Google has released an update to fix a critical bug in its browser, Chrome. The tech giant says the flaw has been exploited in the wild.
“Google is aware that an exploit for CVE-2023-4863 exists in the wild,” the company said in an advisory, but refrained from detailing the precise nature of it.
Users in the stable and extended stable channels will be the first to receive the update. Google said other users will receive the patch in the coming days and weeks.
Google described the vulnerability, tracked as CVE-2023-4863, as a heap buffer overflow in WebP. In other words, too much data was going to a temporary storage area, potentially allowing a threat actor to leverage the flaw for arbitrary code execution – essentially, to mount a cyberattack.
The bug impacting Chrome was reported by Apple Security Engineering and Architecture (SEAR) and Citizen Lab at the University of Torontoʼs Munk School on September 9th, Google said.
“We would also like to thank all security researchers that worked with us during the development cycle to prevent security bugs from ever reaching the stable channel,” reads the tech giant’s advisory.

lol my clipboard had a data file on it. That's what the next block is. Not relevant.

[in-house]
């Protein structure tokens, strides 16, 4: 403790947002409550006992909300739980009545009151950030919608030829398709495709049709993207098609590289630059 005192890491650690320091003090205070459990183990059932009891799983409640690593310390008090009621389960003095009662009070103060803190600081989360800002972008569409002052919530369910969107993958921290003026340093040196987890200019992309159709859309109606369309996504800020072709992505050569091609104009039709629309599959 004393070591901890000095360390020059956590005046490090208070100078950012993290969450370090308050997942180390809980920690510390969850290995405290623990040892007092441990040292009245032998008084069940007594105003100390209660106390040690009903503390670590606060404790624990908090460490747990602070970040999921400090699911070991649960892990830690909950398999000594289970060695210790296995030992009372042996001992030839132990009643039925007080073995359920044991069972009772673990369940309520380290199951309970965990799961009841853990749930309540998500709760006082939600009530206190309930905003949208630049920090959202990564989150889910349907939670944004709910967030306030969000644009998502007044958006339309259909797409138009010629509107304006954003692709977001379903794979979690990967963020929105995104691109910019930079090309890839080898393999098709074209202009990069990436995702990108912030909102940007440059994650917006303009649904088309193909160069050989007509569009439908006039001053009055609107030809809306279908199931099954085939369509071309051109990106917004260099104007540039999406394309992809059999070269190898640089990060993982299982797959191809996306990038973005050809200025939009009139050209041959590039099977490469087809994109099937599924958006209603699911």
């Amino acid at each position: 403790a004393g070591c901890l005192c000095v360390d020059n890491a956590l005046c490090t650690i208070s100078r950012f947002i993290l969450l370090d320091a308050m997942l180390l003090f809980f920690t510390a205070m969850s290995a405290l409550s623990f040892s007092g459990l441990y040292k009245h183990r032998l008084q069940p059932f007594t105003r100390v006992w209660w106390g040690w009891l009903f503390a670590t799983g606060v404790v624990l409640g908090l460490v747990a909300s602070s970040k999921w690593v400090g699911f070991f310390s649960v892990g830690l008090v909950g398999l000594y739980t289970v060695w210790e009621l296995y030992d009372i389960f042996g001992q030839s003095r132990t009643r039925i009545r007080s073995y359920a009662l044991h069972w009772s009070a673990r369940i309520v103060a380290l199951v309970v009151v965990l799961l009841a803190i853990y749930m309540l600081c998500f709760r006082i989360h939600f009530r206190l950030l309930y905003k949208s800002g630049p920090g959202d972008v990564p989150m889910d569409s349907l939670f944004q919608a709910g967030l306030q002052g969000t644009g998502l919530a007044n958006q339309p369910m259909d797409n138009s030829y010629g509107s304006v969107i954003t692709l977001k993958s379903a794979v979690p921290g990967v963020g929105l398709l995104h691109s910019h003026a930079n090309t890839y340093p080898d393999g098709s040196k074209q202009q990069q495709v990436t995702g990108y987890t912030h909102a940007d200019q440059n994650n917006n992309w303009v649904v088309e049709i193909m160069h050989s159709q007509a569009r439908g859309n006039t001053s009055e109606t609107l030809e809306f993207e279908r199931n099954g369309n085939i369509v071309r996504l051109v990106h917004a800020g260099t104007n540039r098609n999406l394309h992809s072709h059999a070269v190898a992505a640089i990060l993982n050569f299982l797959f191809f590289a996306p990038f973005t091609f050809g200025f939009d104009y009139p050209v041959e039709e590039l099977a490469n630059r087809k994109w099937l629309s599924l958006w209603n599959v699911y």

The latest Chrome zero-day is the fourth of its kind Google has had to fix this year after the tech giant patched CVE-2023-2033, CVE-2023-2136, and CVE-2023-3079.
Last week, Citizen Lab discovered a zero-click vulnerability affecting Apple devices. “Zero-click” means the target doesn’t have to tap or click anything to trigger the attack. According to the researchers, the vulnerability was used to deliver NSO Group’s Pegasus spyware.
The Pegasus Project revealed that the spyware, made and licensed by NSO Group, had been used in attempted and successful hacks of smartphones belonging to journalists, government officials, and human rights activists.
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